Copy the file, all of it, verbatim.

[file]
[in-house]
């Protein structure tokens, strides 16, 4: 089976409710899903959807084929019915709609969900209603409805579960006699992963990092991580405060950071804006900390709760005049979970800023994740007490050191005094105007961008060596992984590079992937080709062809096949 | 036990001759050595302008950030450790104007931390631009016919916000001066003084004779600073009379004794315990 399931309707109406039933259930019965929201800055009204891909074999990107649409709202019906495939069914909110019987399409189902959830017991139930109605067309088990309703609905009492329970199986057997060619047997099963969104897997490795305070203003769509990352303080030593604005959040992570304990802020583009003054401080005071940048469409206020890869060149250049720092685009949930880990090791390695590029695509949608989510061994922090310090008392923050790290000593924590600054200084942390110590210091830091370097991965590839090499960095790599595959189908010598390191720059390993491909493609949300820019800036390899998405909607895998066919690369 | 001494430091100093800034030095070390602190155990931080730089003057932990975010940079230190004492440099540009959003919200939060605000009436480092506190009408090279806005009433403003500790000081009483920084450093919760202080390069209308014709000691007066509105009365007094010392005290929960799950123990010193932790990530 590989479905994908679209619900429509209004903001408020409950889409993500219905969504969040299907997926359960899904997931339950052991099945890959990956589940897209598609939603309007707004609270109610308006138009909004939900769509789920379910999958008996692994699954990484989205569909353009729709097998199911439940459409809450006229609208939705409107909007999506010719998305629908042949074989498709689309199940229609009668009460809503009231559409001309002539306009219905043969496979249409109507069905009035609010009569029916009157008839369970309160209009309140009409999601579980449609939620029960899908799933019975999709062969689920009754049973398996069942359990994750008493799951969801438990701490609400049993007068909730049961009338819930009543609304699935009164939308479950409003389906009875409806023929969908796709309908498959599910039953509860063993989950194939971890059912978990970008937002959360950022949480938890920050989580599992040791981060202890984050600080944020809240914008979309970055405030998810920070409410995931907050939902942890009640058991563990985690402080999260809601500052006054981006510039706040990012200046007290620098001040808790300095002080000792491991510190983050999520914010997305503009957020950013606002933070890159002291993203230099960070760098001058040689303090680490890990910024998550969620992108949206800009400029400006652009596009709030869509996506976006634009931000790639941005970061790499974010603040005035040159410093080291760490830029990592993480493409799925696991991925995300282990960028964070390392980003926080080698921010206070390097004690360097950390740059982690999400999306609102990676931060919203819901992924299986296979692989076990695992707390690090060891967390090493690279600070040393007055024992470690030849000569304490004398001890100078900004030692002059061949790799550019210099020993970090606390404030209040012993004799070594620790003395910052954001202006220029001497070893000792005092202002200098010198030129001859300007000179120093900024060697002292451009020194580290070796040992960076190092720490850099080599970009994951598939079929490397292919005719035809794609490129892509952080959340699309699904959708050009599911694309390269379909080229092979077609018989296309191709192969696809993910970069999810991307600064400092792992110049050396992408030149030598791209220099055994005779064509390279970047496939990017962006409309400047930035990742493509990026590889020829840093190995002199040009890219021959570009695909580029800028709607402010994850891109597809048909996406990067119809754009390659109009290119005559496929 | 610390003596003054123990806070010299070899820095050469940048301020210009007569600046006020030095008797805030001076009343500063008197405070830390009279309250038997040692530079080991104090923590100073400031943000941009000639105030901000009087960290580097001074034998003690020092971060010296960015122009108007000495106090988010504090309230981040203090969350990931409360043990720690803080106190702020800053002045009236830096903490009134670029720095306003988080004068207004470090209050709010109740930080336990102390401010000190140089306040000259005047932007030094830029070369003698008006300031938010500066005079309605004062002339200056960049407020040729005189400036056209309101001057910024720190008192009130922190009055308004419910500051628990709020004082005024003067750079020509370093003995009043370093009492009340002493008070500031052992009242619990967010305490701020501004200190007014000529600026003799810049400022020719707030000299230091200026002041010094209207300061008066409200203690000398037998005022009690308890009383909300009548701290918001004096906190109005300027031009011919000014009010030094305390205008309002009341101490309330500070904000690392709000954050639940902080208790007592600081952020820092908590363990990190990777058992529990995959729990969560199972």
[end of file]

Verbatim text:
[in-house]
């Protein structure tokens, strides 16, 4: 089976409710899903959807084929019915709609969900209603409805579960006699992963990092991580405060950071804006900390709760005049979970800023994740007490050191005094105007961008060596992984590079992937080709062809096949 | 036990001759050595302008950030450790104007931390631009016919916000001066003084004779600073009379004794315990 399931309707109406039933259930019965929201800055009204891909074999990107649409709202019906495939069914909110019987399409189902959830017991139930109605067309088990309703609905009492329970199986057997060619047997099963969104897997490795305070203003769509990352303080030593604005959040992570304990802020583009003054401080005071940048469409206020890869060149250049720092685009949930880990090791390695590029695509949608989510061994922090310090008392923050790290000593924590600054200084942390110590210091830091370097991965590839090499960095790599595959189908010598390191720059390993491909493609949300820019800036390899998405909607895998066919690369 | 001494430091100093800034030095070390602190155990931080730089003057932990975010940079230190004492440099540009959003919200939060605000009436480092506190009408090279806005009433403003500790000081009483920084450093919760202080390069209308014709000691007066509105009365007094010392005290929960799950123990010193932790990530 590989479905994908679209619900429509209004903001408020409950889409993500219905969504969040299907997926359960899904997931339950052991099945890959990956589940897209598609939603309007707004609270109610308006138009909004939900769509789920379910999958008996692994699954990484989205569909353009729709097998199911439940459409809450006229609208939705409107909007999506010719998305629908042949074989498709689309199940229609009668009460809503009231559409001309002539306009219905043969496979249409109507069905009035609010009569029916009157008839369970309160209009309140009409999601579980449609939620029960899908799933019975999709062969689920009754049973398996069942359990994750008493799951969801438990701490609400049993007068909730049961009338819930009543609304699935009164939308479950409003389906009875409806023929969908796709309908498959599910039953509860063993989950194939971890059912978990970008937002959360950022949480938890920050989580599992040791981060202890984050600080944020809240914008979309970055405030998810920070409410995931907050939902942890009640058991563990985690402080999260809601500052006054981006510039706040990012200046007290620098001040808790300095002080000792491991510190983050999520914010997305503009957020950013606002933070890159002291993203230099960070760098001058040689303090680490890990910024998550969620992108949206800009400029400006652009596009709030869509996506976006634009931000790639941005970061790499974010603040005035040159410093080291760490830029990592993480493409799925696991991925995300282990960028964070390392980003926080080698921010206070390097004690360097950390740059982690999400999306609102990676931060919203819901992924299986296979692989076990695992707390690090060891967390090493690279600070040393007055024992470690030849000569304490004398001890100078900004030692002059061949790799550019210099020993970090606390404030209040012993004799070594620790003395910052954001202006220029001497070893000792005092202002200098010198030129001859300007000179120093900024060697002292451009020194580290070796040992960076190092720490850099080599970009994951598939079929490397292919005719035809794609490129892509952080959340699309699904959708050009599911694309390269379909080229092979077609018989296309191709192969696809993910970069999810991307600064400092792992110049050396992408030149030598791209220099055994005779064509390279970047496939990017962006409309400047930035990742493509990026590889020829840093190995002199040009890219021959570009695909580029800028709607402010994850891109597809048909996406990067119809754009390659109009290119005559496929 | 610390003596003054123990806070010299070899820095050469940048301020210009007569600046006020030095008797805030001076009343500063008197405070830390009279309250038997040692530079080991104090923590100073400031943000941009000639105030901000009087960290580097001074034998003690020092971060010296960015122009108007000495106090988010504090309230981040203090969350990931409360043990720690803080106190702020800053002045009236830096903490009134670029720095306003988080004068207004470090209050709010109740930080336990102390401010000190140089306040000259005047932007030094830029070369003698008006300031938010500066005079309605004062002339200056960049407020040729005189400036056209309101001057910024720190008192009130922190009055308004419910500051628990709020004082005024003067750079020509370093003995009043370093009492009340002493008070500031052992009242619990967010305490701020501004200190007014000529600026003799810049400022020719707030000299230091200026002041010094209207300061008066409200203690000398037998005022009690308890009383909300009548701290918001004096906190109005300027031009011919000014009010030094305390205008309002009341101490309330500070904000690392709000954050639940902080208790007592600081952020820092908590363990990190990777058992529990995959729990969560199972």